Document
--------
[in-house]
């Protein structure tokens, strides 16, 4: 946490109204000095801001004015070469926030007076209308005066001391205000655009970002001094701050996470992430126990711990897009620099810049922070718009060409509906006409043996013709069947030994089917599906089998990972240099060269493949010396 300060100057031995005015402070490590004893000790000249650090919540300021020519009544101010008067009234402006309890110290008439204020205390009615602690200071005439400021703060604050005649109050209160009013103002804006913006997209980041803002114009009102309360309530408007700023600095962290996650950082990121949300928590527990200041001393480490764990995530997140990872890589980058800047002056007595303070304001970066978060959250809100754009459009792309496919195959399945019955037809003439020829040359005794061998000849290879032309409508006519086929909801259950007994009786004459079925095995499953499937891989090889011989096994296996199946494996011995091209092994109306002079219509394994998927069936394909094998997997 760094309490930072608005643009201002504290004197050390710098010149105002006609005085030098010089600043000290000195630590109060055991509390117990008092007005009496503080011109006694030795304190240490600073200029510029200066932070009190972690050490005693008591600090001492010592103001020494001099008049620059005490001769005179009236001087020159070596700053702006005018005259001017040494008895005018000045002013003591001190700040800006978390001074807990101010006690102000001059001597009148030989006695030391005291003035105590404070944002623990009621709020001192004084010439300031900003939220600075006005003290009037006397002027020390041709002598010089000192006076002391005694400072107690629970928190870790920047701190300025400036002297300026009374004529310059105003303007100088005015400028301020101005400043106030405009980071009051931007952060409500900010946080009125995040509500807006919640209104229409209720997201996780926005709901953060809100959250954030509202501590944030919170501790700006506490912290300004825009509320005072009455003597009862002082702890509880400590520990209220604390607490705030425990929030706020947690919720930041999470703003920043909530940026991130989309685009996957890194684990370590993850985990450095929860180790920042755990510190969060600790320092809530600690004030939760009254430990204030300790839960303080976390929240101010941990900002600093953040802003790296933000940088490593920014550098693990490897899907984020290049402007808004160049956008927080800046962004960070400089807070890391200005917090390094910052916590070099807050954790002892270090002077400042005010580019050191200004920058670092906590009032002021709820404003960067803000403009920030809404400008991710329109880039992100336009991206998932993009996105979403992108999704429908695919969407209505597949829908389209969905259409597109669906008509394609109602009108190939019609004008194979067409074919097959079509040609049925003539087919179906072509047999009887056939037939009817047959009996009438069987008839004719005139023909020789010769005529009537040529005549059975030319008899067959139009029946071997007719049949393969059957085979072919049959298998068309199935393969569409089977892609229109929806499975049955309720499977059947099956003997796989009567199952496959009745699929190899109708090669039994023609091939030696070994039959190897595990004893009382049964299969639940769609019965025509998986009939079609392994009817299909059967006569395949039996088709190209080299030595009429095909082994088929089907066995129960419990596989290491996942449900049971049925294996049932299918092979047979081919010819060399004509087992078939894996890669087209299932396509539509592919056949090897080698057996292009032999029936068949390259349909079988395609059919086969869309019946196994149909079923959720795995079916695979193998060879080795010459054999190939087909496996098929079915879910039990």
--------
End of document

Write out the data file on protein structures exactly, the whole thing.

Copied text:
[in-house]
């Protein structure tokens, strides 16, 4: 946490109204000095801001004015070469926030007076209308005066001391205000655009970002001094701050996470992430126990711990897009620099810049922070718009060409509906006409043996013709069947030994089917599906089998990972240099060269493949010396 300060100057031995005015402070490590004893000790000249650090919540300021020519009544101010008067009234402006309890110290008439204020205390009615602690200071005439400021703060604050005649109050209160009013103002804006913006997209980041803002114009009102309360309530408007700023600095962290996650950082990121949300928590527990200041001393480490764990995530997140990872890589980058800047002056007595303070304001970066978060959250809100754009459009792309496919195959399945019955037809003439020829040359005794061998000849290879032309409508006519086929909801259950007994009786004459079925095995499953499937891989090889011989096994296996199946494996011995091209092994109306002079219509394994998927069936394909094998997997 760094309490930072608005643009201002504290004197050390710098010149105002006609005085030098010089600043000290000195630590109060055991509390117990008092007005009496503080011109006694030795304190240490600073200029510029200066932070009190972690050490005693008591600090001492010592103001020494001099008049620059005490001769005179009236001087020159070596700053702006005018005259001017040494008895005018000045002013003591001190700040800006978390001074807990101010006690102000001059001597009148030989006695030391005291003035105590404070944002623990009621709020001192004084010439300031900003939220600075006005003290009037006397002027020390041709002598010089000192006076002391005694400072107690629970928190870790920047701190300025400036002297300026009374004529310059105003303007100088005015400028301020101005400043106030405009980071009051931007952060409500900010946080009125995040509500807006919640209104229409209720997201996780926005709901953060809100959250954030509202501590944030919170501790700006506490912290300004825009509320005072009455003597009862002082702890509880400590520990209220604390607490705030425990929030706020947690919720930041999470703003920043909530940026991130989309685009996957890194684990370590993850985990450095929860180790920042755990510190969060600790320092809530600690004030939760009254430990204030300790839960303080976390929240101010941990900002600093953040802003790296933000940088490593920014550098693990490897899907984020290049402007808004160049956008927080800046962004960070400089807070890391200005917090390094910052916590070099807050954790002892270090002077400042005010580019050191200004920058670092906590009032002021709820404003960067803000403009920030809404400008991710329109880039992100336009991206998932993009996105979403992108999704429908695919969407209505597949829908389209969905259409597109669906008509394609109602009108190939019609004008194979067409074919097959079509040609049925003539087919179906072509047999009887056939037939009817047959009996009438069987008839004719005139023909020789010769005529009537040529005549059975030319008899067959139009029946071997007719049949393969059957085979072919049959298998068309199935393969569409089977892609229109929806499975049955309720499977059947099956003997796989009567199952496959009745699929190899109708090669039994023609091939030696070994039959190897595990004893009382049964299969639940769609019965025509998986009939079609392994009817299909059967006569395949039996088709190209080299030595009429095909082994088929089907066995129960419990596989290491996942449900049971049925294996049932299918092979047979081919010819060399004509087992078939894996890669087209299932396509539509592919056949090897080698057996292009032999029936068949390259349909079988395609059919086969869309019946196994149909079923959720795995079916695979193998060879080795010459054999190939087909496996098929079915879910039990």